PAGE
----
in the desert

29 June 2001

How family unit makes it

in the desert

American dairy producers

face different challenges to

their UKcounterparts.

Hannah Velten reports on

a European Press visit to

Michigan sponsored by

Pharmacia Animal Health

DAIRYING in the middle of Arizona, on naturally infertile Sonoran Desert soil and in extremes of temperature, could be considered as the complete reverse of UK production.

And all comparisons fail when 6412 total head of cattle – 3640 in milk – 43 staff and an on-farm lab are added to the set-up.

Although Stotz Dairy, Buckeye, Phoenix, is anything but typical of US dairy farm size – average US herd size is 200 – it is not a factory farm, emphasises managing partner Tom Thompson. "We may be producing a rolling herd average of 12,181 litres/year and have been the top yielding herd in Arizona for 12 of the past 15 years, but we are essentially a family farm."

Mr Thompson enthusiastically told European journalists the units mantra: "Treat each cow as if she were your only cow – this is our goal and it is instilled in staff. We do not want to be the biggest unit in Arizona, but the best in terms of allowing our Holstein cows to reach their genetic potential by treating them with care."

The Arizona climate means cattle have to be protected against heat otherwise production and reproduction suffers. "For eight months of the year the climate is perfect for Holsteins. But they are not suited to highs of 51C, night time lows of 32C and 40% humidity during the monsoon season."

Cattle have access to automated air turbines, sprinklers and shading during milking and in housing areas. However, capital investment in and maintenance of equipment is costly because utility rates double during summer months.

Housing facilities allow cattle to be tightly monitored and rotated around the site, according their stage of lactation. Every aspect of their management is controlled by standardised protocols covering reproduction to fresh calver management. "This ensures cows are treated individually and staff know exactly what is required of them," said Mr Thompson.

Milking cows are kept in 20 corrals around the two parlours in groups of 144-250 animals. Corrals are also equipped with self-locking crushes for reproductive palpation and AI procedures. Smaller pens are used for monitoring fresh calvers, sick animals and those calving.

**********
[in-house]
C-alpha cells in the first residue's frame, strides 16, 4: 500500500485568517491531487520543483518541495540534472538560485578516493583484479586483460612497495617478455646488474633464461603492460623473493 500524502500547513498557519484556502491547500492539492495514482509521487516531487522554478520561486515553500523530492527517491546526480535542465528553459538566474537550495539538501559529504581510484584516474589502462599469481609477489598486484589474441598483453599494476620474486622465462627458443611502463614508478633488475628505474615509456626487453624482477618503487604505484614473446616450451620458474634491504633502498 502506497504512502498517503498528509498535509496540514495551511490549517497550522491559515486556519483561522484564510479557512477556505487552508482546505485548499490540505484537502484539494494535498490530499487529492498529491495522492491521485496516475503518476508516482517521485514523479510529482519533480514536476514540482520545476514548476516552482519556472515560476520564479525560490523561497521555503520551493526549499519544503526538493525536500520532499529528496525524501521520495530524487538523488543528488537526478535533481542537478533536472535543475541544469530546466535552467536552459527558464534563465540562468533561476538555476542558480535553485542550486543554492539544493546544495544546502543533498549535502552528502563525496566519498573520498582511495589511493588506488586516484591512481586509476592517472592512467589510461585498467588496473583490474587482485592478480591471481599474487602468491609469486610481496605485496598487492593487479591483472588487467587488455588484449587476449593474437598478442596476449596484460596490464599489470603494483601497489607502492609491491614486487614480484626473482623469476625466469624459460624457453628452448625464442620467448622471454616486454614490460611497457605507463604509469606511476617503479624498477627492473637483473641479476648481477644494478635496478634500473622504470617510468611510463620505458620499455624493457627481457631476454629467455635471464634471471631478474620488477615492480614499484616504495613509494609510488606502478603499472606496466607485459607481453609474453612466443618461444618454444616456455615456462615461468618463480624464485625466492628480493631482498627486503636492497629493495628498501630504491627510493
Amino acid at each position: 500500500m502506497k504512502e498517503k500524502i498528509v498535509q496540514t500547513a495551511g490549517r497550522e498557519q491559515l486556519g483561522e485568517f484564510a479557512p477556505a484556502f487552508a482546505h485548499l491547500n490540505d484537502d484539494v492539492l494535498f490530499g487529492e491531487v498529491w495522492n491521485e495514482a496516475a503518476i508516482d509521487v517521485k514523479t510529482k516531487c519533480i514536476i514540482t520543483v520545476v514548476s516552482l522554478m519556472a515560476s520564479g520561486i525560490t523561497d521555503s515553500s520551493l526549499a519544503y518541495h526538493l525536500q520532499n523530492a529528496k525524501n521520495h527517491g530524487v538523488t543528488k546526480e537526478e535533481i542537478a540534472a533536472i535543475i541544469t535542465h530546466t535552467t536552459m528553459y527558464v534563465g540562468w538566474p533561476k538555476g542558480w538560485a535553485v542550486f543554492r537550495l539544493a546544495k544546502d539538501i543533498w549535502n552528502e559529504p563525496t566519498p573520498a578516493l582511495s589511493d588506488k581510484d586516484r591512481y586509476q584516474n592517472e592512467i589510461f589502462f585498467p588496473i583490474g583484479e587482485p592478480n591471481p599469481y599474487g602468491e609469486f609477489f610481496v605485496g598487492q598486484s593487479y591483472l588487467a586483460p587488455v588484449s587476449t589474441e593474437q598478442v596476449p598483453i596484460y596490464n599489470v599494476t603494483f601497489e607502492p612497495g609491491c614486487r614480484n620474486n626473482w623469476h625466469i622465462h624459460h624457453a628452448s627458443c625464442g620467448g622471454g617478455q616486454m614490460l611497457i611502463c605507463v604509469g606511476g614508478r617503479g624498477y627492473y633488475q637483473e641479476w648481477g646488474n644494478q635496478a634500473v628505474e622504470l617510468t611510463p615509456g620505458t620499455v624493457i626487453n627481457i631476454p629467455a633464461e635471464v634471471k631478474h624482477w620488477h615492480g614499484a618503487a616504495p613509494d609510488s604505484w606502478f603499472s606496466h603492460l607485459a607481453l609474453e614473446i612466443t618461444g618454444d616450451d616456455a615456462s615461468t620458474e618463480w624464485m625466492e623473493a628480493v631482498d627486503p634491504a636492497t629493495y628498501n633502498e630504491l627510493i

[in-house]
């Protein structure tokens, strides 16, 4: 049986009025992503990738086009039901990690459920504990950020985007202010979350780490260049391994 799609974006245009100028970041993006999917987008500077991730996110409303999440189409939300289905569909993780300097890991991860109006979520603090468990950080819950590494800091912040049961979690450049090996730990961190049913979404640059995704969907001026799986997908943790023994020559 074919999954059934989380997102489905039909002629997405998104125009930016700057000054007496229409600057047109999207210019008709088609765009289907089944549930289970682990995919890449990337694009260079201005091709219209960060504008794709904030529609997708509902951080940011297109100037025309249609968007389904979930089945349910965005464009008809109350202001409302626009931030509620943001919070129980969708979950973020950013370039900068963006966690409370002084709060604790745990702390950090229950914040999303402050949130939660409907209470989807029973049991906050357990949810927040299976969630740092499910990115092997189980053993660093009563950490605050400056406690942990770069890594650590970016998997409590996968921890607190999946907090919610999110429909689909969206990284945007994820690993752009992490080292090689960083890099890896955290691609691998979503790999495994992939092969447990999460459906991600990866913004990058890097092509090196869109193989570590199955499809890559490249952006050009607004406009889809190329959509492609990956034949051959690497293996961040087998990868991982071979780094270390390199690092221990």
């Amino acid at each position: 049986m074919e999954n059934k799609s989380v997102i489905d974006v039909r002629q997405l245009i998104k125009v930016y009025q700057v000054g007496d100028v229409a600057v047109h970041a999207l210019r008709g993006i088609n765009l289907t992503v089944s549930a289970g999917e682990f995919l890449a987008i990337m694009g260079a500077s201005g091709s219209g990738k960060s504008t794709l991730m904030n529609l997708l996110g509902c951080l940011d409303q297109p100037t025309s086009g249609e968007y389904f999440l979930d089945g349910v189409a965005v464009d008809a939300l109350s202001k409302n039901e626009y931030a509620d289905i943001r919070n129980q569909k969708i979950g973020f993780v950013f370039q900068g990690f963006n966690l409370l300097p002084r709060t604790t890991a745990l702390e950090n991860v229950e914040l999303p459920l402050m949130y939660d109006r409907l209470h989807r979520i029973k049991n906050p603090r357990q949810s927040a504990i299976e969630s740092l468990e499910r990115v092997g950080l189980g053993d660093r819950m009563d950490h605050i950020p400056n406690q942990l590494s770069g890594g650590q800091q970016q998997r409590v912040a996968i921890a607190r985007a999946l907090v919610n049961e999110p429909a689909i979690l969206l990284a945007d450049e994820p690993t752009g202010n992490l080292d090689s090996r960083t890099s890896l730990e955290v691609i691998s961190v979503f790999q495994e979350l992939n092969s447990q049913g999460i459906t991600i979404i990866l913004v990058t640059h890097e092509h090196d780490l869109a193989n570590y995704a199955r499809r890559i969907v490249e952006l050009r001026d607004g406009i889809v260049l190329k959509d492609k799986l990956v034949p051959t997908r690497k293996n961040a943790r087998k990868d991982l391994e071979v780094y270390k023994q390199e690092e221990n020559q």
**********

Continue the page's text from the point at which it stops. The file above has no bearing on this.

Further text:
Cows are fence-line fed three times a day. Farmland receiving an annual rainfall of 15cm (6in), with additional dairy slurry, supports 971ha (2400 acres) of lucerne and 283ha (700 acres) of maize, which make up the basis of the total mixed ration. Lucerne is fed both as hay and zero grazed – freshly cut and fed.

By-products and commodities make up the rations, with high yielders receiving 10 ingredients, including animal tallow, anchovy meal and gin trash. This ration provides 16.5% crude protein and 6% fat, costing £3.20/head/day.

Two milking parlours, the original 34-stall polygon and a newer 60-stall herringbone, are needed to cope with cow numbers and three times-a-day milking, with three dairymen working in each. Both are fully automated, equipped with recording data and stand-by generators.

Milk production in healthy cows is increased by up to 14.8% by using the artificial hormone bovine somatotrophin (BST), which stimulates feed intakes by 5.2%, added Mr Thompson.

Following milking protocols, staff handle every cow in the same way, ensuring strict hygiene and mastitis prevention controls. This, combined with annual triple vaccination against E coli, keeps the herds somatic cell count below 250,000/ml and herd mastitis incidence at less than 0.5%.

Labour cost 2.0

Hay and feed 9.6

Vet and breeding 0.3

Fuel/utilities/repairs 1.4

Others 3.2

* Excluding interest

Stotz Dairy 1999 costs


Total income 21.2

Milk income 18.3

Total costs (excl interest) 16.5

Labour cost 2.0

Hay and feed 9.6

Vet and breeding 0.3

Fuel/utilities/repairs 1.4

Others 3.2


&#8226 Prevent heat stress.

&#8226 Treat cows as individuals.

&#8226 Disease prevention important.

See more